Víctor Rodríguez Prieto y José Manuel Sánchez-Vizcaíno
The emergence of a new previously unknown virus has created an international sanitary alert, especially in the European context. This virus, called "virus Schmallenberg", classified as a negative single-stranded RNA virus, belongs to the family Bunyaviridae and is responsible for causing primarily a reproductive disease in ruminants in northern Europe.
In the first epidemic wave (from December 2011 to May 2012) SBV affected eight countries of the European Union. On March 12th, 2012, Spain notified the first outbreak of Schmallenberg disease in a sheep farm in Córdoba (Andalusia). Up to date, infection has been confirmed in more than 4,600 ruminants, with a morbidity rate less than 2%.
The second epidemic wave has become evident in the last months, since several countries are notifying the birth of the typical malformed fetuses (see below) and the mild disease in adult cows. This suggests that SBV has the ability of overwintering in the affected countries. In addition, the virus was found in animals in Switzerland and Denmark.
Clinical findings are characterized by the appearance of fetuses with congenital malformations such as arthrogryposis, torticollis or brain hypoplasia, passing virtually unnoticed in adults. Transmission, like many bunyaviruses, is carried out by midges of the genus Culicoides, the same vectors that transmit the famous bluetongue virus. In fact, the region where outbreaks have originated and their geographical extent resemble the outbreaks of bluetongue serotype 8, occurred in the same countries since August 2006. However, the speed and spread area of SBV infection are much higher, suggesting that there may be several ways of transmission other than Culicoides spp.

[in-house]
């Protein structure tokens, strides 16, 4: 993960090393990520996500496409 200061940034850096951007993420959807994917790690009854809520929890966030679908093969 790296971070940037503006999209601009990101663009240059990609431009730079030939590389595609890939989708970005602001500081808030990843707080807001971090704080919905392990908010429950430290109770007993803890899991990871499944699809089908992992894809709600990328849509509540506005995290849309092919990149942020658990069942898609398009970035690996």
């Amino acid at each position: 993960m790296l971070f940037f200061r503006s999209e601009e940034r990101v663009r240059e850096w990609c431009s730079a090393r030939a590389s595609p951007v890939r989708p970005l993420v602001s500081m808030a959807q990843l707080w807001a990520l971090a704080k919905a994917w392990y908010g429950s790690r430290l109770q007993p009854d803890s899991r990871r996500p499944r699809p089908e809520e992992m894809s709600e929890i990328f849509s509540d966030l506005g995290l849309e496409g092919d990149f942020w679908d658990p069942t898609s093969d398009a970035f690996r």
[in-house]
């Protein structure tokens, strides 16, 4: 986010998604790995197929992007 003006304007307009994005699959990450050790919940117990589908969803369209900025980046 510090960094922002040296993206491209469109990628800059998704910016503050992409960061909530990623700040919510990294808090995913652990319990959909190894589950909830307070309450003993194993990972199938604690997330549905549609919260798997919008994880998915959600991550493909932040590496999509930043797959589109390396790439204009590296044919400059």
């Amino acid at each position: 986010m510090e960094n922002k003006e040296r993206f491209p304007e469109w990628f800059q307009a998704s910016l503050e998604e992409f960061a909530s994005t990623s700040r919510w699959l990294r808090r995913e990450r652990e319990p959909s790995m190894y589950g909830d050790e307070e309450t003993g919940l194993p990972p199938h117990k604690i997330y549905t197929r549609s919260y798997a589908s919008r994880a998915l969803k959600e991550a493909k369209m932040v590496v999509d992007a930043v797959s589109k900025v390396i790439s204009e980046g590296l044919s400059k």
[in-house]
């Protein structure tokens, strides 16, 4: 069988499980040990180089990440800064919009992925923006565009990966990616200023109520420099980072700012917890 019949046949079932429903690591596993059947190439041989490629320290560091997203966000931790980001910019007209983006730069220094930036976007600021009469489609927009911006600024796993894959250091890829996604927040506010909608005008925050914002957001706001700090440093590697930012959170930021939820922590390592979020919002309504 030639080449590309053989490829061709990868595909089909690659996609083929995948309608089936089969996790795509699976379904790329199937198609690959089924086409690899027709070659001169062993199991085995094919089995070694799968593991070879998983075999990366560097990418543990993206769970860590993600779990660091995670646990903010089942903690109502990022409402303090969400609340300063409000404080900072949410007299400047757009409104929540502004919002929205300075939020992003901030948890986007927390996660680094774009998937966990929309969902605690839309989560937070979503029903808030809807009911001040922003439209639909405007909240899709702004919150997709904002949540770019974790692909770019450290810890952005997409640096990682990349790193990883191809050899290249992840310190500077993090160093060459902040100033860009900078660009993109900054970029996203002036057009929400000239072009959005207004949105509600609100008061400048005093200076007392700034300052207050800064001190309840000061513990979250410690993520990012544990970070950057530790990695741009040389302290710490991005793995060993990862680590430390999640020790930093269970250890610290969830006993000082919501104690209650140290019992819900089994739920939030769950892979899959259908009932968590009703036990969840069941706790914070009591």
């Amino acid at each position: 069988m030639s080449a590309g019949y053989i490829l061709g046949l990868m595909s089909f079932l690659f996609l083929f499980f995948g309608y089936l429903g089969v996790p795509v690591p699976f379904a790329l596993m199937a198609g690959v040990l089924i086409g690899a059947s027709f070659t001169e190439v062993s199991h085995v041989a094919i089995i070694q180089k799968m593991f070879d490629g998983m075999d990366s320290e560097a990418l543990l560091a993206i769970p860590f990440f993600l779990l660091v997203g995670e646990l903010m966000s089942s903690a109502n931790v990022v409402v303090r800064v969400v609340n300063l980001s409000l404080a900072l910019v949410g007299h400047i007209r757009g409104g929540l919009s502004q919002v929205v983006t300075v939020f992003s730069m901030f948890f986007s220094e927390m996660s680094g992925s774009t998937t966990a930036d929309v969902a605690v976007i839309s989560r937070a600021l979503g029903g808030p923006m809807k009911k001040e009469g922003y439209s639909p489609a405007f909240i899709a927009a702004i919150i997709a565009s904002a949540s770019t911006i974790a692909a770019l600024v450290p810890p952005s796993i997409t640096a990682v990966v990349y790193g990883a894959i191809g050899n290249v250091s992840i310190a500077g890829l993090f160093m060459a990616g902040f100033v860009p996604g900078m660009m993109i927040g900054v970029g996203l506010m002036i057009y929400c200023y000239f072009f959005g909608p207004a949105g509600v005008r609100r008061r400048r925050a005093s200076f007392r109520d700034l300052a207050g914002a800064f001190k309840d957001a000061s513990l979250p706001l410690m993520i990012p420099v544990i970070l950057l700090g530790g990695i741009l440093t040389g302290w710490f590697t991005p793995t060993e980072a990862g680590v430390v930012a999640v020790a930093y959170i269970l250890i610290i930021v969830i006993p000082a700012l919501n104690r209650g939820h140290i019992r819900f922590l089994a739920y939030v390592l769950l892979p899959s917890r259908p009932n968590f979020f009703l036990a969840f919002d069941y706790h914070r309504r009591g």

Multiple antibody-based diagnostic techniques are designed. In fact, a vaccine against the virus is being developed, since infected animals show significant rates of neutralizing antibodies, encouraging data for the control of infection. Through metagenomics, a newly introduced diagnostic technique, the sequence of viral isolates has been identified. This pathogen is related to with other Orthobunyavirus members of the Simbu serogroup circulating in Asia, Oceania, America and Africa.
Although further epidemiological investigations are needed, this virus may alledgely be a variant of any of these Orthobunyavirus circulating in Africa, though recent studies point that SBV may be more ancient than expected. How it entered northern Europe is unknown. In fact, there are many uncertainties about the extent of this infection: how many animals will be affected, how long cases will continue to appear and how far the infection will spread. The long clinical silence (since an infected midge bites a pregnant female and the moment of parturition when congenital malformations are observed) hampers the notification of new cases of infection.
Therefore, and due to the first outbreak reported in Cordoba, Spanish Ministry of Agriculture, Food and Environment (MAGRAMA) will promote surveillance and control measures to address the potential infection.
However, given the low number of affected animals despite the rapid spread through Europe, health authorities of the European Union together with the OIE have decided not to include this disease in the list of notifiable diseases. This does not mean that the affected countries stop considering surveillance and control measures, since information about this new disease may serve to address the potential infection.
Estas secciones se actualizan periódicamente con nuevas noticias, revisiones sobre la situación epidemiológica y otros datos de interés.